Practicing mindfulness is a wonderful way to improve behavior and to increase focus. Both of them are critical for boosting our children’s language. Try out these activities to work on mindfulness with your tiny friend!
Belly breathing is an easy way to get your child focused on the here and now. That is, if your child is experiencing big feelings, belly breathing is a great way to calm down. We also need to ensure that our children know how to appropriately belly breathe so they can speak properly. Children who are not able to do this often have higher pitched voices and/or run out of breath when speaking. Luckily, it is a very visual practice! You can either sit or lie down with your hands on your stomach. You want your belly to expand as you inhale, and deflate as you exhale. Some little ones prefer lying down with a beanbag or small stuffed animal on their stomach so that they can watch the object move up and down. This is one of my favorite videos for this activity: https://www.youtube.com/watch?v=_mZbzDOpylAContinue reading →
Analogical reasoning is an advanced skill that allows us to tie together several experiences or facts that are not similar among them. This ability is what distinguishes humans from intelligent animals, and it is essential for analytical and inductive reasoning. But how do children first develop this reasoning ability? What cognitive mechanisms make possible the development of this complex form of reasoning?
Some say that knowledge acquisition is the one thing that, with time, enables children to learn this ability. Thus, when babies are born, they interconnect certain representations based on their appearance and similarities. This is done in a non-analogical manner, because they don’t have enough or relevant background knowledge yet. But as they grow and acquire more knowledge, they shift to analogical reasoning. This theory has been well demonstrated by the significant relationship that exists between early vocabulary and later reasoning skills, showing that language and knowledge act as building blocks for later analogical reasoning. Continue reading →
Self-regulation is a fundamental skill for our socioemotional well-being since it allows us to have healthy interactions and relationships. It involves the ability to express and handle strong emotions, cooperate with others, cope with frustration, and solve conflicts. Self-regulation allows us to complete our daily activities by having a good enough handle on our emotions and impulses. For this reason, when children have trouble self-regulating, everyday tasks like sitting, paying attention, and interacting with peers, become more difficult.
From birth to 4 years and further, children develop their self-regulation, learning it through interactions and with the guidance of adults. Actually, kind and responsive interactions with the caregiver are essential in this matter and are part of the “Co-regulation” strategy that teaches self-control. This strategy aims to provide the support, guidance, and modeling needed for children to understand, express, and regulate their own feelings and actions. It involves consistent and sympathetic responses with enough support and encouragement. But what can you expect from your little one at each stage? And how can you help him with co-regulation? Continue reading →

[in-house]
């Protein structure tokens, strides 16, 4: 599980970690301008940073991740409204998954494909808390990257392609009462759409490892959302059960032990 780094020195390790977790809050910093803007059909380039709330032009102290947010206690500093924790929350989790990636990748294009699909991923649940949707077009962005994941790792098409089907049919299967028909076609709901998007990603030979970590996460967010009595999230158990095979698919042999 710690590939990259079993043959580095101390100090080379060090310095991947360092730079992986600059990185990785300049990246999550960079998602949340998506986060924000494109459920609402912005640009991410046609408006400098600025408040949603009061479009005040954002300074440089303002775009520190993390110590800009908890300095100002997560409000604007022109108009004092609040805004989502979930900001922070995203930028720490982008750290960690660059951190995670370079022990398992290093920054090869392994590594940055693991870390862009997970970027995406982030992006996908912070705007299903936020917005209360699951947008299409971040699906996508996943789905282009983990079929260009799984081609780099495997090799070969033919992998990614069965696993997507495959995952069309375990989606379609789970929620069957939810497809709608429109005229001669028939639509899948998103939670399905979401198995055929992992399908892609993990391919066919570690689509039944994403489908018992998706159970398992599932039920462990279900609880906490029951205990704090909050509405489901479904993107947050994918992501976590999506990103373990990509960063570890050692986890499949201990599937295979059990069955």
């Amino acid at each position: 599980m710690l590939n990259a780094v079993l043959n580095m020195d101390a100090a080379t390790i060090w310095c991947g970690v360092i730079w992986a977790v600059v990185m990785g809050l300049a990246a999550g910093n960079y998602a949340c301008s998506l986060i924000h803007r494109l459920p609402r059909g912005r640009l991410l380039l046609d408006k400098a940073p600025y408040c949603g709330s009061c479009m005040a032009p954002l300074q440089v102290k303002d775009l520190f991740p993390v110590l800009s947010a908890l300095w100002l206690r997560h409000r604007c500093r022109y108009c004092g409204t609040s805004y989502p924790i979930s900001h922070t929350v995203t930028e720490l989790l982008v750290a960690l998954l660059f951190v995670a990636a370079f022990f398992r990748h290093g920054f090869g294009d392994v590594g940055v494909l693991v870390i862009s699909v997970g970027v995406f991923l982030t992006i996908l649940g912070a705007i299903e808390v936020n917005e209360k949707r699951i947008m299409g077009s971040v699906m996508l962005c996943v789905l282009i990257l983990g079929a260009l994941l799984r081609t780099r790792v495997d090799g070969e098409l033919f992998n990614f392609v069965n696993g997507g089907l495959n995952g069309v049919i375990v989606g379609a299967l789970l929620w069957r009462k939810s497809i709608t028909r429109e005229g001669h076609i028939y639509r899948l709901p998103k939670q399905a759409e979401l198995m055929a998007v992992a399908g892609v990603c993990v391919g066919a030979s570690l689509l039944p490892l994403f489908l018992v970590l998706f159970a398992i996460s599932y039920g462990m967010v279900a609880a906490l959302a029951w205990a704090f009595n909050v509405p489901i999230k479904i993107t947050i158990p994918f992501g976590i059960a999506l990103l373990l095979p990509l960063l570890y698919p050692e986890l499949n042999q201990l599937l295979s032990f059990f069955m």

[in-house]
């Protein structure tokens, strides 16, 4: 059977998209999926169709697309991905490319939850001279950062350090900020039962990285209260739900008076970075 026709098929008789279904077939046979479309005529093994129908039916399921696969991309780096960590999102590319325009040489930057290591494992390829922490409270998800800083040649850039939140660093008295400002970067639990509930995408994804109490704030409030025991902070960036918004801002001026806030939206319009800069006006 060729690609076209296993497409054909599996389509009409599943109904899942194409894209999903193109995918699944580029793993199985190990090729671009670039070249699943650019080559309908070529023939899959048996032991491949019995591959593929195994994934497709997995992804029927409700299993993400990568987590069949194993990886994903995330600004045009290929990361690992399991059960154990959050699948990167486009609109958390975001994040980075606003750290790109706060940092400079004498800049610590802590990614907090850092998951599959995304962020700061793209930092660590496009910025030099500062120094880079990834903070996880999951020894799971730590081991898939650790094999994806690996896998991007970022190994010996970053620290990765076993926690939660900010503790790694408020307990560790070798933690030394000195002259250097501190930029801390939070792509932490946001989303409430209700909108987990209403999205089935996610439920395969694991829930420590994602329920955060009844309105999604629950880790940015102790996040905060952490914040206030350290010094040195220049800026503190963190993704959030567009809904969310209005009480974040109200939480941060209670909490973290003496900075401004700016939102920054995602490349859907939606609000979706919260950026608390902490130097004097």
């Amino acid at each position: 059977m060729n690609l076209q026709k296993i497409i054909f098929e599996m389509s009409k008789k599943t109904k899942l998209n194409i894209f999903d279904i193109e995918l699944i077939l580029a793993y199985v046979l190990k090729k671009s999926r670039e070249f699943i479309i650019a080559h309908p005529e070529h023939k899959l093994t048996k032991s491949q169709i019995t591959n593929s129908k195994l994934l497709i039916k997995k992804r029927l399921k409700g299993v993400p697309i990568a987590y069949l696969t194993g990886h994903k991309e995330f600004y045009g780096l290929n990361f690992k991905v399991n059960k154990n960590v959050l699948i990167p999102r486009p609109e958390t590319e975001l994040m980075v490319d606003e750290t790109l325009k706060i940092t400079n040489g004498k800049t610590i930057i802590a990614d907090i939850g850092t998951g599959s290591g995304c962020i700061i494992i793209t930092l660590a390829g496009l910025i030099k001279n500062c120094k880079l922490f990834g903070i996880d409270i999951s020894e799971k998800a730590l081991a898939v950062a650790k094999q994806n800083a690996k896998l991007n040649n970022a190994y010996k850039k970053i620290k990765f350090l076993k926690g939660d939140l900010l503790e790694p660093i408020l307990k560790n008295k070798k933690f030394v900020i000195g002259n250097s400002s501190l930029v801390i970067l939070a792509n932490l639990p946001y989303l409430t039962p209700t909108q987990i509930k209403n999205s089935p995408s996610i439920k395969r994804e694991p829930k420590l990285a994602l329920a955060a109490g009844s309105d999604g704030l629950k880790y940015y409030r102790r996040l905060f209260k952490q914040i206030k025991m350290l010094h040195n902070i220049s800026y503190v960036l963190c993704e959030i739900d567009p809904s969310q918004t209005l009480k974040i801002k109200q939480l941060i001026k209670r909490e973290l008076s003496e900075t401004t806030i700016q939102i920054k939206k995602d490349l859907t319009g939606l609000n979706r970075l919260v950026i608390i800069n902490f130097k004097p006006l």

Happy New Year from our Kinedu family to yours! Time flies when you spend time with your little one, right? In the spirit of making this year special for you and your loved ones, we want to share some ideas on how to start this year with the right foot by establishing some family goals. Keep reading to learn more.
New year’s resolutions are great motivators to help ourselves and our children develop better habits and accomplish new goals. This year invite your whole family to join in on the tradition. Here are some ideas for everyone to get started!
For Mom & Dad
Better sleep – Set up a bedtime routine creating a soothing space in your room. Relaxing music, aromatherapy, a tea, and making your phone off-limits can go a long way in relaxing your body for a better-quality rest.
Less cleaning, more playing! – It’s okay if the house is not all tidy up. Your little one won’t mind if the house is perfectly clean when all he wants to do is have fun with you.
Being present – Take a deep breath and focus on whatever it is that you are doing. Groceries are not going to buy themselves by worrying about them; when it’s time to buy them, you can focus on that. Multitasking only separates you from the present moment.
Date night – When was the last time mom and dad had some alone time? Having children might change certain rituals, habits, and traditions that you used to have as a couple. Whether it’s dinner for two, an outdoor activity, or taking a trip, find something that brings you closer together and make it a monthly tradition.
Love not war – Having a child takes two people, and no one knows and understands your relationship better than you. Try to seek ways to be grateful to your partner each day; “Thank you!” and “Great job!” go a long way. Organize your thoughts before you speak, pause, and listen. Disagreements will rise, so create an environment where support is always present and there’s no problem the two of you can’t handle together. More hugs, less yelling.